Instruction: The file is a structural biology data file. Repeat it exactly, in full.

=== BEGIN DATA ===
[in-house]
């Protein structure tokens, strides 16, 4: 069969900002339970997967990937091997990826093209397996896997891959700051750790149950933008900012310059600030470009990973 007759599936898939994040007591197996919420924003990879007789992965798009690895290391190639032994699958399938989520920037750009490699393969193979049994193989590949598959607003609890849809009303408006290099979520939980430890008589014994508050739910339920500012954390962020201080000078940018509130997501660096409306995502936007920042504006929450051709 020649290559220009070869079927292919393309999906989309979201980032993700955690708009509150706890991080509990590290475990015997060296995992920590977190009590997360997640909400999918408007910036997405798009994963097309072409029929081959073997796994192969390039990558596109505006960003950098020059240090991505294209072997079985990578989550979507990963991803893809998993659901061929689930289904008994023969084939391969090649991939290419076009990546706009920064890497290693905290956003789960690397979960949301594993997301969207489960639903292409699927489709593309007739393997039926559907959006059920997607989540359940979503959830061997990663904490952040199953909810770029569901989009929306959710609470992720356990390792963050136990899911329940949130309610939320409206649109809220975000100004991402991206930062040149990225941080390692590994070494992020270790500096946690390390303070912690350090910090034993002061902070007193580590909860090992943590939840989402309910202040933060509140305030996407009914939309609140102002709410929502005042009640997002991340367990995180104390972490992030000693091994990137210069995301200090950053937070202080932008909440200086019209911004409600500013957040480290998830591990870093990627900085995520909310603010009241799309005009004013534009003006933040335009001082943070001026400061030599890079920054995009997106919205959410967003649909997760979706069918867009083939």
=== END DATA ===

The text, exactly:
[in-house]
């Protein structure tokens, strides 16, 4: 069969900002339970997967990937091997990826093209397996896997891959700051750790149950933008900012310059600030470009990973 007759599936898939994040007591197996919420924003990879007789992965798009690895290391190639032994699958399938989520920037750009490699393969193979049994193989590949598959607003609890849809009303408006290099979520939980430890008589014994508050739910339920500012954390962020201080000078940018509130997501660096409306995502936007920042504006929450051709 020649290559220009070869079927292919393309999906989309979201980032993700955690708009509150706890991080509990590290475990015997060296995992920590977190009590997360997640909400999918408007910036997405798009994963097309072409029929081959073997796994192969390039990558596109505006960003950098020059240090991505294209072997079985990578989550979507990963991803893809998993659901061929689930289904008994023969084939391969090649991939290419076009990546706009920064890497290693905290956003789960690397979960949301594993997301969207489960639903292409699927489709593309007739393997039926559907959006059920997607989540359940979503959830061997990663904490952040199953909810770029569901989009929306959710609470992720356990390792963050136990899911329940949130309610939320409206649109809220975000100004991402991206930062040149990225941080390692590994070494992020270790500096946690390390303070912690350090910090034993002061902070007193580590909860090992943590939840989402309910202040933060509140305030996407009914939309609140102002709410929502005042009640997002991340367990995180104390972490992030000693091994990137210069995301200090950053937070202080932008909440200086019209911004409600500013957040480290998830591990870093990627900085995520909310603010009241799309005009004013534009003006933040335009001082943070001026400061030599890079920054995009997106919205959410967003649909997760979706069918867009083939």